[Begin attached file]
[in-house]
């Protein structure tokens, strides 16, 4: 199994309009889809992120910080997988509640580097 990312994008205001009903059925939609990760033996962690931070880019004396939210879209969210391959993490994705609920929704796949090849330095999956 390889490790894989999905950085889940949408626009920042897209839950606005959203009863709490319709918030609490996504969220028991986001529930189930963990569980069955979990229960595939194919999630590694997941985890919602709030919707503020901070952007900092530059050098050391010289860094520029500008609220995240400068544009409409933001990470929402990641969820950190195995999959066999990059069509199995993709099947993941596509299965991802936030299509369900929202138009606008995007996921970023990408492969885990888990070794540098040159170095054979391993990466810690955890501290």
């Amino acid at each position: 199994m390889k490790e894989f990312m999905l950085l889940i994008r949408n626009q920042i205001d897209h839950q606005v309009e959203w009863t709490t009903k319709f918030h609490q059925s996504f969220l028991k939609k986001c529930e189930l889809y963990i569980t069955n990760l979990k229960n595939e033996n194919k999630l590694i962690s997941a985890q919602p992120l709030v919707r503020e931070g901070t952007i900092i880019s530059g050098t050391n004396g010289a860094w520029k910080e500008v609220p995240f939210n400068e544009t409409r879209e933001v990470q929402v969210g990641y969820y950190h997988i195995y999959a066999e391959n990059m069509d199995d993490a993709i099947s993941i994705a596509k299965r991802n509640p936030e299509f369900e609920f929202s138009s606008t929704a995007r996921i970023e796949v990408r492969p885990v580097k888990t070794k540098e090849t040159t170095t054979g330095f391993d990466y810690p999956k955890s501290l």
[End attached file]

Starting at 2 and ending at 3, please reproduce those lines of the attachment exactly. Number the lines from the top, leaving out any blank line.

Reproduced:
């Protein structure tokens, strides 16, 4: 199994309009889809992120910080997988509640580097 990312994008205001009903059925939609990760033996962690931070880019004396939210879209969210391959993490994705609920929704796949090849330095999956 390889490790894989999905950085889940949408626009920042897209839950606005959203009863709490319709918030609490996504969220028991986001529930189930963990569980069955979990229960595939194919999630590694997941985890919602709030919707503020901070952007900092530059050098050391010289860094520029500008609220995240400068544009409409933001990470929402990641969820950190195995999959066999990059069509199995993709099947993941596509299965991802936030299509369900929202138009606008995007996921970023990408492969885990888990070794540098040159170095054979391993990466810690955890501290």
């Amino acid at each position: 199994m390889k490790e894989f990312m999905l950085l889940i994008r949408n626009q920042i205001d897209h839950q606005v309009e959203w009863t709490t009903k319709f918030h609490q059925s996504f969220l028991k939609k986001c529930e189930l889809y963990i569980t069955n990760l979990k229960n595939e033996n194919k999630l590694i962690s997941a985890q919602p992120l709030v919707r503020e931070g901070t952007i900092i880019s530059g050098t050391n004396g010289a860094w520029k910080e500008v609220p995240f939210n400068e544009t409409r879209e933001v990470q929402v969210g990641y969820y950190h997988i195995y999959a066999e391959n990059m069509d199995d993490a993709i099947s993941i994705a596509k299965r991802n509640p936030e299509f369900e609920f929202s138009s606008t929704a995007r996921i970023e796949v990408r492969p885990v580097k888990t070794k540098e090849t040159t170095t054979g330095f391993d990466y810690p999956k955890s501290l």